The dispenser control module 36 includes a sensor array 38 to sense the receiving member 34 when the receiving member 34 is presented to receive a material from the dispensing outlet 32. Preferably, the sensor array 38 is located near to the dispensing outlet 32 to instantaneously actuate the dispensing mechanism when the receiving member 34 is presented. To aid in describing the orientation of the sensor array 38 in subsequent drawings, a side 39 of the sensor array 38 adjacent to the dispenser outlet 32 is defined.

The dispenser control module 36 further includes a control circuit (not specifically illustrated) operatively associated with the sensor array 38. The control circuit is operative to initiate dispensing of the material through the dispensing outlet 32 when a portion of the receiving member 34 is sensed by the sensor array 38. The control circuit can perform additional functions as described herein.

It is preferred that the dispenser control module 36 be powered by a power source provided by the dispensing apparatus 30. At the illustrated location, a nominal 24 volts alternating current source is available in various types of dispensing apparatus 30. Here, it is preferred that the dispenser control module be powered by this 24 volt AC source. It is noted, however, that alternative embodiments of the dispenser control module 36 can be powered in alternative manners.

FIG. 2 is a bottom view illustration of an embodiment of a sensor array in accordance with the present invention. The sensor array includes a first illumination source 40, a second illumination source 42, and a third illumination source 44. The first illumination source 40, the second illumination source 42, and the third illumination source 44 are utilized to optically illuminate the receiving member 34 when presented in the dispensing apparatus 30. In a preferred embodiment, each of the first illumination source 40, the second illumination source 42, and the third illumination source 44 includes a respective emitter diode which radiates energy in a predetermined spectrum. More preferably, each respective emitter diode radiates infrared energy.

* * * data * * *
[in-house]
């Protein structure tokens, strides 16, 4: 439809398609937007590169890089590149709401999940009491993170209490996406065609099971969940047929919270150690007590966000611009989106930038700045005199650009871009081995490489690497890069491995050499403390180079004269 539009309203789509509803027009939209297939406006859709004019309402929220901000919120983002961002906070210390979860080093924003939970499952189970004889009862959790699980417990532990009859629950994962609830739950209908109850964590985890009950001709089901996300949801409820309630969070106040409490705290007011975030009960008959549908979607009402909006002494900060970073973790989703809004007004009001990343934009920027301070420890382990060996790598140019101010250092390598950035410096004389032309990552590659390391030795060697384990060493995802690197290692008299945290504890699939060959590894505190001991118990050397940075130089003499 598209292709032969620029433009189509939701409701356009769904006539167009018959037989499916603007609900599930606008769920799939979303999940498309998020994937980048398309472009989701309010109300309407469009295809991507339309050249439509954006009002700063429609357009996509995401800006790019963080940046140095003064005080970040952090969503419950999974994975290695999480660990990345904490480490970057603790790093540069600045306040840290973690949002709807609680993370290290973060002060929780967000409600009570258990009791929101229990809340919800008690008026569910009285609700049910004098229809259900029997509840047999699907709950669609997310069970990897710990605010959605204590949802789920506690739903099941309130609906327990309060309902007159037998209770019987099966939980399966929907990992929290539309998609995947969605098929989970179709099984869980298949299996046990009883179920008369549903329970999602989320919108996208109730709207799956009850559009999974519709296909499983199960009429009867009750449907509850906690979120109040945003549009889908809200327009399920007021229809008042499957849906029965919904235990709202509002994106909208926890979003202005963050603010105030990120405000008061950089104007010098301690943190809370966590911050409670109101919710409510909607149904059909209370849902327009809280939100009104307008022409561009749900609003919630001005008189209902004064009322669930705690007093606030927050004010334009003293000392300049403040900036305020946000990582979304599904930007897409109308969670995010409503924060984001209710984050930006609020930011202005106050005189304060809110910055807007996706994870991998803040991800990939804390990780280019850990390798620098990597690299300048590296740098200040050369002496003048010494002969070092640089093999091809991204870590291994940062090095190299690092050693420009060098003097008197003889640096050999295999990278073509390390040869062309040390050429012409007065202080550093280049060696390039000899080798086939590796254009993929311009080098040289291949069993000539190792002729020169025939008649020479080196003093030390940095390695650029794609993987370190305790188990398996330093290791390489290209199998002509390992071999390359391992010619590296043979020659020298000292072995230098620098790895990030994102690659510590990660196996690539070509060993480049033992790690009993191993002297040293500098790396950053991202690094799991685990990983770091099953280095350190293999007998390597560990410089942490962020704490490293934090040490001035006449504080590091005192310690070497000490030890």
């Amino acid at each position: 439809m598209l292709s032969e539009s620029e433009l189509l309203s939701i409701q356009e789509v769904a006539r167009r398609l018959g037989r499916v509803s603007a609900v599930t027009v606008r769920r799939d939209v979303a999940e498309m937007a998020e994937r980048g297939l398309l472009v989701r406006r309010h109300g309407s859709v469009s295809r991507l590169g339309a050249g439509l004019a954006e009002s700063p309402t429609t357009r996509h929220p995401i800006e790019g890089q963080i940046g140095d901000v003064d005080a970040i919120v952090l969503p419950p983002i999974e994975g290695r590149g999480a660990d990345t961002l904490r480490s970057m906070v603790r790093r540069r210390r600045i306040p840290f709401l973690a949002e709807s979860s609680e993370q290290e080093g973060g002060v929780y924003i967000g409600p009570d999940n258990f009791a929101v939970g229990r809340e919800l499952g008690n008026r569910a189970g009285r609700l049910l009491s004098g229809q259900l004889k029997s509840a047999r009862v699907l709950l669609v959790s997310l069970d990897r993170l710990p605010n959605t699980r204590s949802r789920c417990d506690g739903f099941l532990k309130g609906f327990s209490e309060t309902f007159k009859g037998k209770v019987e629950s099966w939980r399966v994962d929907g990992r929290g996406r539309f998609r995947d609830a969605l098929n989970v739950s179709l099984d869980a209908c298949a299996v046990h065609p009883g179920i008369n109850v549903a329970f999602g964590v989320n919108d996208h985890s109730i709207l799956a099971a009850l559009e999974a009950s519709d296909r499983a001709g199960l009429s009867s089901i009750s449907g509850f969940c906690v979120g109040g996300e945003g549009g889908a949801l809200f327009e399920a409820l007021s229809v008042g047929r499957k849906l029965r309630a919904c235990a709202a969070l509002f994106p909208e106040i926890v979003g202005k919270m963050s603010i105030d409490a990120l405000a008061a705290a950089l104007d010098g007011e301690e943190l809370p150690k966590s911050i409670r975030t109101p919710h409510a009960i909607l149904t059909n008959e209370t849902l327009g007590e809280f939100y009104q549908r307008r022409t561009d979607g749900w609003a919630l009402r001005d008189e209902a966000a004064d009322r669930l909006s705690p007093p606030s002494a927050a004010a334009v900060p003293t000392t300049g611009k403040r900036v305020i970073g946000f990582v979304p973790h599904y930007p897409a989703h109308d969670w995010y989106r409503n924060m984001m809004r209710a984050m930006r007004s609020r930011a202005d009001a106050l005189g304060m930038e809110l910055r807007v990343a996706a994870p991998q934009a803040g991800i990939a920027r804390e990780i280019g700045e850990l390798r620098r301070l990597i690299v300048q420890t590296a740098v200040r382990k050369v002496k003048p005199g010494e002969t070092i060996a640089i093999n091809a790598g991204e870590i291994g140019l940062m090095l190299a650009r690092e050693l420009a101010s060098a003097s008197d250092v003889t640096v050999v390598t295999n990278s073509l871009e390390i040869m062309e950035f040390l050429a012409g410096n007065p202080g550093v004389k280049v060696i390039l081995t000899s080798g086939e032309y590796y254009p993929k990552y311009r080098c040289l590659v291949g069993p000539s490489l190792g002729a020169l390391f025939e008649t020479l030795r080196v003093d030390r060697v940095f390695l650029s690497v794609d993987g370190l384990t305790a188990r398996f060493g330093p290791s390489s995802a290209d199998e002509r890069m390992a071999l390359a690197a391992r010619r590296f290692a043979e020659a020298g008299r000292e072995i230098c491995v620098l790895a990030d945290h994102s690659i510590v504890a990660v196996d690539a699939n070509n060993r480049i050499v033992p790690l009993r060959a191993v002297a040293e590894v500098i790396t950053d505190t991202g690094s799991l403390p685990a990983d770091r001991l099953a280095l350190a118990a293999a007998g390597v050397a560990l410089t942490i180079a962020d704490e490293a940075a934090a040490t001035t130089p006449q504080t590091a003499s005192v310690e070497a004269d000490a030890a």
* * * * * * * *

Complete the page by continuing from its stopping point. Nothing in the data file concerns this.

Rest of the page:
The sensor array further includes at least one optical sensor which senses a reflection of the energy radiated by the illumination sources 40, 42, and 44. Such a reflection occurs when the receiving member 34 is proximate to the dispensing outlet 32. Hence, it is preferred that the at least one optical sensor have a spectrum of sensitivity consistent with the spectrum of radiation of the illumination sources.

As illustrated, it is preferred that the at least one optical sensor includes a first pair of optical sensors 46, a second pair of optical sensors 48, and a third pair of optical sensors 50. The first pair of optical sensors 46 is located on opposite sides of the first illumination source 40. The second pair of optical sensors 48 is located on opposite sides of the second illumination source 42. The third pair of optical sensors 50 is located on opposite sides of the third illumination source 44. In this way, the sensor array is organized into three columns, where each column has three optical devices. The outside columns contain the optical sensors while the center column contains the illumination sources.

In a preferred embodiment, each optical sensor in the pairs of optical sensors 46, 48, and 50 includes a respective phototransistor which is sensitive to the predetermined spectrum of emission. More preferably, each respective phototransistor is an infrared-sensitive detector. Through the use of a daylight filter and/or AC coupling with a modulated source, each phototransistor can be relatively unaffected by infrared components in natural and artificial lighting.

The receiving member 34, when presented for material dispensing directly under the control module 36, interferes with radiation from the illumination sources 40, 42, and 44 to reflect the radiation into the pairs of optical sensors 46, 48, and 50. Each optical sensor produces a signal indicative of an intensity of a reflected radiation received thereby. The control circuit utilizes these signals to determine when to initiate and/or stop dispensing of the material through the dispensing outlet 32.